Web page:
Matthew Chafee, PhD
Professor, Department of Neuroscience
Professor, Department of Neuroscience
Intelligent behavior in higher primates and humans is often characterized by the ability to act on the basis of abstract information that is generated internally rather than strictly reflecting the sensory input. Examples include actions that are directed toward goals, based on rules, or informed by generalized principles. By changing goals, rules, or principles, the brain can flexibly process the same sensory input to produce different, context-appropriate actions, a capability referred to as executive control. In order to better understand executive control as a biological process, we record the electrical activity of individual neurons (typically 20-30 neurons at a time) in different cortical areas as the brain applies different rules to compute context-dependent information, relating the information coded by neural activity to the computational flexibility required. Two independent projects sharing this general approach are ongoing in our laboratory.
The first project investigates the network basis of executive control over spatial cognitive processing in a task that requires that the brain place the same visual stimulus into different spatial categories on the basis of a changing rule. We have compared the spatial information coded by neural activity recorded concurrently in the prefrontal and posterior parietal cortex; two cortical areas connected by direct axonal projections that are jointly recruited during spatial cognitive processing. Our findings thus far indicate that executive control is a distributed process, in the sense that activity patterns coding the spatial category of a stimulus, as a function of the rule applied, can be found to exist within both parietal and prefrontal cortex. However, we are finding that the rule exerts an earlier and stronger influence on neural signals coding categories in prefrontal cortex, suggesting this area may play a particularly large or early role in the computational flexibility that underlies executive control.
The second project seeks to better understand how neuronal information processing related to executive control is disrupted in schizophrenia. Converging lines of pharmacological, anatomical, and genetic evidence suggest that schizophrenia is the product of a disease process that disrupts neurotransmission at the NMDA glutamate receptor. We are currently developing experiments to investigate how blocking this receptor degrades the ability of prefrontal neurons to generate rule-dependent patterns of activity, leading to behavioral errors in executive control tasks that are characteristic of the disease. Our hope is that this work will extend our understanding of how schizophrenia disrupts information processing at the level of single prefrontal neurons to produce cognitive deficits.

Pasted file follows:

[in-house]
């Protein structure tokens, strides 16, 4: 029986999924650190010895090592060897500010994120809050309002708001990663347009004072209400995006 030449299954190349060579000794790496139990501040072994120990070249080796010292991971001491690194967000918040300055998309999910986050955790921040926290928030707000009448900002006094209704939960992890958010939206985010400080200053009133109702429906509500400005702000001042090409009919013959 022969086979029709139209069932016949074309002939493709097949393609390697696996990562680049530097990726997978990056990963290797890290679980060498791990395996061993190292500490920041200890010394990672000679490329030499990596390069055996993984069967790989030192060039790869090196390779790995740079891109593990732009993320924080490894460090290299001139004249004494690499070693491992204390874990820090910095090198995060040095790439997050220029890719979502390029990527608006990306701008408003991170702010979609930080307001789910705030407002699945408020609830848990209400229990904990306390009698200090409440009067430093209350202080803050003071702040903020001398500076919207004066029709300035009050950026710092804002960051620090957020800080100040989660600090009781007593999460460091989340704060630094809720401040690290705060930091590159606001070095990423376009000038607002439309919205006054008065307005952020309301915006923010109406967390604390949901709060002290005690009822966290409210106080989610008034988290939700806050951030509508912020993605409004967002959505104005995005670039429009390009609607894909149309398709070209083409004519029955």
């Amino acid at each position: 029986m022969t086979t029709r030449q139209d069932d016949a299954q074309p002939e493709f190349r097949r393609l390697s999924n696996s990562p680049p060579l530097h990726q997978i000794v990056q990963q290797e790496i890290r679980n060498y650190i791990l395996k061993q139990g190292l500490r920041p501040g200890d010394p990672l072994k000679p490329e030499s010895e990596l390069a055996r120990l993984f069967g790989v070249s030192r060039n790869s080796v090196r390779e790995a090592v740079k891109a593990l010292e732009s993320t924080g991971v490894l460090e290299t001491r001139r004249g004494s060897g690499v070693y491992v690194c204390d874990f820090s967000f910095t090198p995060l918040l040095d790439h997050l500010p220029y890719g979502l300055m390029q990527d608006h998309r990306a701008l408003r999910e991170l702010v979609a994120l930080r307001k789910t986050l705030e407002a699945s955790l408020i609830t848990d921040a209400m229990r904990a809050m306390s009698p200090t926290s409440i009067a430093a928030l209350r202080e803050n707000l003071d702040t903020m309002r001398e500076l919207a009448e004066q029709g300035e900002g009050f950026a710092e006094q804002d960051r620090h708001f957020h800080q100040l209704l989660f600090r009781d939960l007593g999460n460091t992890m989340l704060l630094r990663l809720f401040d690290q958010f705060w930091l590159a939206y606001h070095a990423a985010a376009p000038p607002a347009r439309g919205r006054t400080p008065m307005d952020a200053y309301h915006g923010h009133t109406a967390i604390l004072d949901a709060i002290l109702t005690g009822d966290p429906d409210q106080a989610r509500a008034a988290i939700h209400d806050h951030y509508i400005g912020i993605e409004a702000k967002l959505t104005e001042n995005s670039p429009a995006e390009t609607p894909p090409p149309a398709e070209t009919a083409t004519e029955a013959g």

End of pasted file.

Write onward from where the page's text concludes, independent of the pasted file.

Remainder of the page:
DeNicola, AL, Park, MY, Crowe, DA, MacDonald, AW 3rd & Chafee, MV 2020, ‘Differential roles of MD thalamus and prefrontal cortex in decision making and state representation in a cognitive control task measuring deficits in schizophrenia’ J. Neurosci. https://doi.org/10.1523/JNEUROSCI.1703-19.2020
Heilbronner, SR & Chafee, MV 2019, 'Learning How Neurons Fail Inside of Networks: Nonhuman Primates Provide Critical Data for Psychiatry' Neuron, vol. 102, no. 1, pp. 21-26. https://doi.org/10.1016/j.neuron.2019.02.030
Zick, JL, Blackman, RK, Crowe, DA, Amirikian, B, DeNicola, AL, Netoff, TI & Chafee, MV 2018, 'Blocking NMDAR Disrupts Spike Timing and Decouples Monkey Prefrontal Circuits: Implications for Activity-Dependent Disconnection in Schizophrenia' Neuron, vol. 98, no. 6, pp. 1243-1255.e5. https://doi.org/10.1016/j.neuron.2018.05.010
Kang, SS, MacDonald, AW, Chafee, MV, Im, CH, Bernat, EM, Davenport, ND & Sponheim, SR 2018, 'Abnormal cortical neural synchrony during working memory in schizophrenia' Clinical Neurophysiology, vol. 129, no. 1, pp. 210-221. https://doi.org/10.1016/j.clinph.2017.10.024
Chafee, MV & Crowe, DA 2017, 'Implicit and Explicit Learning Mechanisms Meet in Monkey Prefrontal Cortex' Neuron, vol. 96, no. 2, pp. 256-258. https://doi.org/10.1016/j.neuron.2017.09.049
Averbeck, BB & Chafee, MV 2016, 'Using model systems to understand errant plasticity mechanisms in psychiatric disorders' Nature Neuroscience, vol. 19, no. 11, pp. 1418-1425. https://doi.org/10.1038/nn.4413
Blackman, RK, Crowe, DA, DeNicola, AL, Sakellaridi, S, MacDonald, A & Chafee, MV 2016, 'Monkey prefrontal neurons reflect logical operations for cognitive control in a variant of the AX continuous performance Task (AX-CPT)' Journal of Neuroscience, vol. 36, no. 14, pp. 4067-4079. https://doi.org/10.1523/JNEUROSCI.3578-15.2016
MacDonald, A, Zick, JL, Chafee, MV & Netoff, TI 2016, 'Integrating insults: Using fault tree analysis to guide schizophrenia research across levels of analysis' Frontiers in Human Neuroscience, vol. 9, no. JAN2016, 698. https://doi.org/10.3389/fnhum.2015.00698
Elshaikh, AA, Sponheim, SR, Chafee, MV & MacDonald, AW 2015, 'Spatial attentional control is not impaired in schizophrenia: Dissociating specific deficits from generalized impairments' Journal of abnormal psychology, vol. 124, no. 2, pp. 302-308. https://doi.org/10.1037/a0038537
Blackman, RK, MacDonald, A & Chafee, MV 2013, 'Effects of ketamine on context-processing performance in monkeys: A new animal model of cognitive deficits in schizophrenia' Neuropsychopharmacology, vol. 38, no. 11, pp. 2090-2100. https://doi.org/10.1038/npp.2013.118
NSC 6112: Medical Neuroscience